Goodbyes – Guided and Imposed

farewell-paci

Goodbye, Sun.

She was two years old, sitting on a bench with her grandmother. I will reference the incident; Jayson Greene will tell you all about it.

She is two years old and Mom and Dad have decided it is time for her to let go of the pacifier. They chose the day and agreed on a plan.

It was a beautiful day in Manhattan. I know what it is like to sit with a grandchild. I don’t know what the whether was like or what time of year it was when these two women – one small and just starting, the other older with lots of life experience under her belt – sat together. I have four grandchildren, and the simple fact of their existence sends joy deep into my soul and love soaring through my heart.

I wonder … Is that how that grandmother felt that day, her little granddaughter by her side? Was there deep joy and soaring love?

Childhood is so fleeting. It can be so fragile; and we start learning at a very young age what it is like to say “Goodbye“. Perhaps it was her age, the concern that at two years old it was time to leave the pacifier behind. Maybe it was concern for the formation of her gums and teeth. Whatever the rationale, the event – this “goodbye” was planned, choreographed; and the two year old was prepared in advance.

There was no preparation for the little girl and her grandmother sitting on the bench that day with regard to what was about to happen. Eight stories up a piece of masonry was loose on the side of a building. What should have been done or might have been done to repair it was left undone and in a strange twist of fate it fell the distance – eight stories. For all the places it could have landed, it landed atop the head of the two year old sitting on the bench with her grandmother.

Goodbye, Little One.

A trip was scheduled to Vermont Teddy Bear Factory. My two year old granddaughter would pick a teddy bear – her very own. This soft, furry, stuffed toy would become her nighttime companion. Rather than suck on her “paci”, should would cuddle with her “teddy”. The “goodbye” was gentle. She was prepared. So were her parents. How would the night go? Would the teddy bear be an acceptable replacement? Would the pain of this goodbye be mitigated by the joy of a new relationship?

Some “Goodbye’s” are written into the DNA of life itself. We don’t remain children forever. Some “Goodbye’s” are chosen, planned, choreographed. Some “Goodbye’s” are a blessing, a relief. But we all know there are “Goodbye’s” that are not only heart-breaking; they are gut-wrenching. They mark the momentary end of life as we know it. They tear hope from us, hurl us into a darkness so deep we think there is no way out.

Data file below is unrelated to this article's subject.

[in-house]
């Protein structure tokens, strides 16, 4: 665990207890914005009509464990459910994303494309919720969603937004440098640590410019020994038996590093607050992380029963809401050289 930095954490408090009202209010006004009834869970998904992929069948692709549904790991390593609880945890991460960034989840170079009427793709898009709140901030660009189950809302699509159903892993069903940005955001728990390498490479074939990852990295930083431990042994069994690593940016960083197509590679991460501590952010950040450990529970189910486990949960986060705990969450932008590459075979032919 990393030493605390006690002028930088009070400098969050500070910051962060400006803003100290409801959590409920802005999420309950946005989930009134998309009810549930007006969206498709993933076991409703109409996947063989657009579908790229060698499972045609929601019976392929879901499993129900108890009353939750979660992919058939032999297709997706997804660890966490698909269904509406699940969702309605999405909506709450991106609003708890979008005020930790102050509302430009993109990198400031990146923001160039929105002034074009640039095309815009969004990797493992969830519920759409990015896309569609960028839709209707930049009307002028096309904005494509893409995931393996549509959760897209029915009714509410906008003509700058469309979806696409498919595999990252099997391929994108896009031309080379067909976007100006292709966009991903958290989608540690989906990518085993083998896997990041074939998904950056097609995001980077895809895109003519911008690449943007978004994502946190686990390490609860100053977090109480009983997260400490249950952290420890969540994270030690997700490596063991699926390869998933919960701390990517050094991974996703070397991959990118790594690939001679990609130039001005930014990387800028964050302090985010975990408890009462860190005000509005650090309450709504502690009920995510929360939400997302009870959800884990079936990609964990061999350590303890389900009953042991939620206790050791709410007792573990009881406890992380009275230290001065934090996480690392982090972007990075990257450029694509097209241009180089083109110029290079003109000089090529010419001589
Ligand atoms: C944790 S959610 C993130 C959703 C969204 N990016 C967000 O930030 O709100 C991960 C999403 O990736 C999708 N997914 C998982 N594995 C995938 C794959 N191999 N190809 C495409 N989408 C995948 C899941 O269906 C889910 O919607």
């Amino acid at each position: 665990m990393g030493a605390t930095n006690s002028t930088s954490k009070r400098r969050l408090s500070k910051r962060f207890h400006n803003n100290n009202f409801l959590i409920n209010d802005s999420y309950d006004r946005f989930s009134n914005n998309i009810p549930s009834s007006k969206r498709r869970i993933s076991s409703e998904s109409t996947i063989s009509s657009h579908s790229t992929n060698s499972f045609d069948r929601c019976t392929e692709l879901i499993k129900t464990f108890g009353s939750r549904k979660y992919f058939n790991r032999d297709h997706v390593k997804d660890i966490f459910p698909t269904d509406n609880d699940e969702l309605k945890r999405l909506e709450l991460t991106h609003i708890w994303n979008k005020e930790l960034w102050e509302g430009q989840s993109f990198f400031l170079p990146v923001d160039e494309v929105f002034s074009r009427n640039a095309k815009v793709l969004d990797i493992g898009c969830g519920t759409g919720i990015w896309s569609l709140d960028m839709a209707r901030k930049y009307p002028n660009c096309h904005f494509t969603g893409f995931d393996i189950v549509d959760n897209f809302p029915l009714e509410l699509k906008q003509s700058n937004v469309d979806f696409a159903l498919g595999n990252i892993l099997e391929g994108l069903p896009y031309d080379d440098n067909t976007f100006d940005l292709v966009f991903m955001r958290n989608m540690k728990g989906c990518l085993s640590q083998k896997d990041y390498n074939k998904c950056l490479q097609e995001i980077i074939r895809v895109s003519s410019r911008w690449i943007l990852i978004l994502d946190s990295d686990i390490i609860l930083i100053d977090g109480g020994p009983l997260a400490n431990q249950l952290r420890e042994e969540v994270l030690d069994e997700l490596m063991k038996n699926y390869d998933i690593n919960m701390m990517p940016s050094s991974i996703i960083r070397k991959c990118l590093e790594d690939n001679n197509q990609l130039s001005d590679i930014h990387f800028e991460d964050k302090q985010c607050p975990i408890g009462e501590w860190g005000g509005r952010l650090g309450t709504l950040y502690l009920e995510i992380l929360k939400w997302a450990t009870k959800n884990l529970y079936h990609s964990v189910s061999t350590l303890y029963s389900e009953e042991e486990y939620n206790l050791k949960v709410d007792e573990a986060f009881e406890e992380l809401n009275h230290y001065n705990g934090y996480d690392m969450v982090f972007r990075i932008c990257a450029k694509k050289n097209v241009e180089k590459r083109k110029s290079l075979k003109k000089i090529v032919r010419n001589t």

Goodbye, Sun. Goodbye, Little One.

Beneath the roar of our lives there is this quiet, tenacious undercurrent of fear as we “wait for the other shoe to drop”. But honestly, how could anyone ever anticipate the drop of a stone from eight stories up! How is it possible that something so good, so glorious as this Shining Star of an idealistic two year old could be so suddenly taken from us? And how do you go on from such a place?

Mr. Greene tells us how … you give birth to another child. Riding the parallel track to your pain and to the reality that life seems at times to be waiting just around the corner to take you down, is the hope that ultimately enables you to start over again. It’s not that the pain is gone, or the uncertainty. You take all of that with you as you wrench the cords that threaten to deny you of breath from around your neck. As long as you are able you choreograph the “goodbye’s”; and when they suddenly land atop you, you hold on to whomever and whatever is left to you for some comfort.

Honestly, whether we know it or not, this is what Christianity has to offer the world. It’s not even Halloween and the stores have the Christmas decorations up. Maybe the reason the season seems to start earlier and earlier is because there is something inside us waiting, hoping, longing to believe – in spite of all the little ones taken from our world too soon, and in spite of the fear in some of us that we might lose our little ones – that unto us a child is born.

The pain we experience doesn’t only rob us of our hope; it gives birth to it.

Mark Demers

Want to talk about sex, politics, spirituality? So do I. I grew up in a religious home in the 1950’s and 1960’s. Our country was reeling from assassinations and the devastation of the Viet Nam War. Looking for something beautiful, I got a degree in music, married the love of my life and had children. Looking for God, I then went to seminary. Looking for something that might transform the world, I became a local church pastor. Now, I’m always looking for people who want to talk about important things. I cherish conversations with emerging leaders, people who are antsy to try an idea they believe would change the world for the better. I’d would love to hear from you.